Randy Bennett not liking Selection Sundays

March, 14, 2011
Saint Mary's coach Randy Bennett went into the weekend cautiously optimistic that the Gaels were headed back to the NCAA tournament.

"I feel good," Bennett said Friday, knocking on the wood of his desk for good measure. "You never know what can happen. I'm just hoping Joe Lunardi's money.

"I feel good about where we sit, our résumé, and what all the prognosticators are saying."

Unfortunately for Gaels, the experts weren't on the actual selection committee and late-season losses to San Diego, Utah State and Gonzaga twice ended up costing them an at-large bid. They opened up McKeon Pavilion for a watch party with their fans and ended up just staring in disbelief.

How perplexed was Bennett? He mentioned the BCS should be brought to college basketball so that mid-major teams wouldn't have to go through such torture, according to the San Francisco Chronicle.
After his second case of Rejection Sunday in three years, St. Mary's head coach Randy Bennett was so miffed he invoked college football's oft-ridiculed Bowl Championship Series standings as a way to improve the selection process for the NCAA Tournament.

"Go to BCS. Go to something where there's a standardized number how you figure out who's in, who's not," Bennett said about 10 minutes after learning his Gaels (25-8) were not one of the 37 teams to receive an at-large bid.

"Because I know the way we're doing it now is, some teams can get a 65, 69 RPI and they're from a big conference, the (selection committee) will find a way to make an excuse to get them in.

"Whereas from our conference, they're not going to flip-flop that. We're not going to get the same deal. To me, that's not right."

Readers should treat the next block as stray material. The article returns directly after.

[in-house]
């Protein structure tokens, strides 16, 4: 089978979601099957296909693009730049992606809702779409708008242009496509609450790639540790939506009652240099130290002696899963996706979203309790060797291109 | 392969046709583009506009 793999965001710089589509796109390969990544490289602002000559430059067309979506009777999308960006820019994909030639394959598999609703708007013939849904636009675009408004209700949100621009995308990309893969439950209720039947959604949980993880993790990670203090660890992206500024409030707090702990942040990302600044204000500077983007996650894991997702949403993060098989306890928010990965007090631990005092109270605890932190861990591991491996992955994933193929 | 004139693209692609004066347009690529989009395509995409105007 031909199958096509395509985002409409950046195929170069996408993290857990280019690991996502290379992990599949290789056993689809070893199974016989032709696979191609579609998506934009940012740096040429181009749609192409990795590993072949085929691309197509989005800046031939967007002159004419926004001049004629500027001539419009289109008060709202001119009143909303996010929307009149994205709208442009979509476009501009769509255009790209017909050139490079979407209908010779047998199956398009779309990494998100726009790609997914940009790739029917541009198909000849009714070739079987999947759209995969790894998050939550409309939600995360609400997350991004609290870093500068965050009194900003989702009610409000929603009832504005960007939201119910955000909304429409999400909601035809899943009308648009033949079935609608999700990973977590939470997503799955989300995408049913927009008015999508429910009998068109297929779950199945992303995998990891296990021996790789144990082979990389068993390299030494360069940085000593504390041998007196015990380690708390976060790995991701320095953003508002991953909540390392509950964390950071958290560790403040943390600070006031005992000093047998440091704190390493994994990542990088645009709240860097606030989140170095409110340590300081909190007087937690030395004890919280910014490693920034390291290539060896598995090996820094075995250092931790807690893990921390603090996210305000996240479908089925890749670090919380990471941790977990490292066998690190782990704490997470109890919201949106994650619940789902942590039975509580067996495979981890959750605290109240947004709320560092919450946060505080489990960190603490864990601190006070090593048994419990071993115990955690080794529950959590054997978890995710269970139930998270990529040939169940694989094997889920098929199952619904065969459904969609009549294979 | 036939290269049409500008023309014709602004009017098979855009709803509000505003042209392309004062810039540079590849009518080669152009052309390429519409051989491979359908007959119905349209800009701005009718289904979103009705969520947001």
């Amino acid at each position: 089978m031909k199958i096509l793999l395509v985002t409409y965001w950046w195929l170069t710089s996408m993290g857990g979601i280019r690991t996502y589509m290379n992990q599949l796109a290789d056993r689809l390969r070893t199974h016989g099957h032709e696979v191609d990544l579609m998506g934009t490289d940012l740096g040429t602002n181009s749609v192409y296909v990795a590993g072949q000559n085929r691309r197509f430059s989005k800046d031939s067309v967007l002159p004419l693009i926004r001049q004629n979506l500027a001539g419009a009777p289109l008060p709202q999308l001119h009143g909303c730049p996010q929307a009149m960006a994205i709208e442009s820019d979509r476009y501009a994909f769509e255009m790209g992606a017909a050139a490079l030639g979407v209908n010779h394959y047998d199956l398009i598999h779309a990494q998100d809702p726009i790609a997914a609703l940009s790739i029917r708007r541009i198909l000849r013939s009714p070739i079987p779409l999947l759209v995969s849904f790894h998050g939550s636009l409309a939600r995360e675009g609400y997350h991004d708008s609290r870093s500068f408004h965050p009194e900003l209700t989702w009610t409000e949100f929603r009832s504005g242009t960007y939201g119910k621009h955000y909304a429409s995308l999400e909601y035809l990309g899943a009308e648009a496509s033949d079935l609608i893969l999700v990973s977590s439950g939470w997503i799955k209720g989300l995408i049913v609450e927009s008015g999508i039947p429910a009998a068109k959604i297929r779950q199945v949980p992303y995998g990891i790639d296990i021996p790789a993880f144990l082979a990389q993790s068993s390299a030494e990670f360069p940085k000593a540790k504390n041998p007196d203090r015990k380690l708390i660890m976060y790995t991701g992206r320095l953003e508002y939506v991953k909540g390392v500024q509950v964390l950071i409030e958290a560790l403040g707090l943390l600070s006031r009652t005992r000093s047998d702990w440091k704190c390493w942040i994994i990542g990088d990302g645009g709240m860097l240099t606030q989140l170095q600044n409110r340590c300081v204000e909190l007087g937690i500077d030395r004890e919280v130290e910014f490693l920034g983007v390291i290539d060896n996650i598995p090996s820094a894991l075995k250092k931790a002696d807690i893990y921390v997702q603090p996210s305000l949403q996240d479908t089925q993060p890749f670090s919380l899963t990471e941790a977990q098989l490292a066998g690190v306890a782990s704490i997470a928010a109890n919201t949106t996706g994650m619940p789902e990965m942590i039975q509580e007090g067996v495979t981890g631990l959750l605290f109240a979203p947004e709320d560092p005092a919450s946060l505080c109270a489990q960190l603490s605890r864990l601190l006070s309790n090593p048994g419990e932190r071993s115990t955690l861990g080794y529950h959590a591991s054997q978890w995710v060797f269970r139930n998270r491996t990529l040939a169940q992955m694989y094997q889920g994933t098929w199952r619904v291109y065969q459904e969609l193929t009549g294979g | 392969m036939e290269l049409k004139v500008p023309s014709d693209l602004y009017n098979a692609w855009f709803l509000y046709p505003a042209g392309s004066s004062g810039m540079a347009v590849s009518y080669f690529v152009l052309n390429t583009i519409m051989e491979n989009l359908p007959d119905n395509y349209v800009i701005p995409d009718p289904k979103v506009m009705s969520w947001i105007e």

Forgive Bennett if he's just a little more than frustrated. The Gaels were snubbed in 2009 as well and have basically learned that every little thing counts, even constantly paying attention to where they stood in the RPI.

Sunday was a painful reminder of what can happen to mid-major teams that have the occasional slip-up -- even if the Gaels were the co-WCC champs and last season's Sweet 16 darlings. Senior Mickey McConnell, the WCC's player of the year, won't get one more chance to dance.

So Bennett spoke up about it and talked openly about how it could all be changed. The BCS in basketball? Sure, if it would mean he wouldn't have to sit through another one of these horror shows.

Zags win an OT classic, now tied atop WCC

February, 25, 2011

MORAGA, Calif. -- It was a close call, but Gonzaga’s streak lives to see another day.

The Zags prevented Saint Mary’s from stopping their dynastic stretch of 10 straight WCC regular-season titles, and in the process, they prevented their rival from capturing its first in 22 years after an 89-85 overtime win at McKeon Pavilion on Thursday night.

They survived two potential go-ahead shot attempts by Saint Mary’s guard Mickey McConnell as well as an off night from their leading scorer Steven Gray.

Gonzaga pulled itself into a first-place tie in the league with one game left and then talked about how meaningful it was to win this one.

“We pride ourselves on winning league championships,” Gonzaga coach Mark Few said. “That’s our motivation. We win league championships and go to the NCAA tournament.”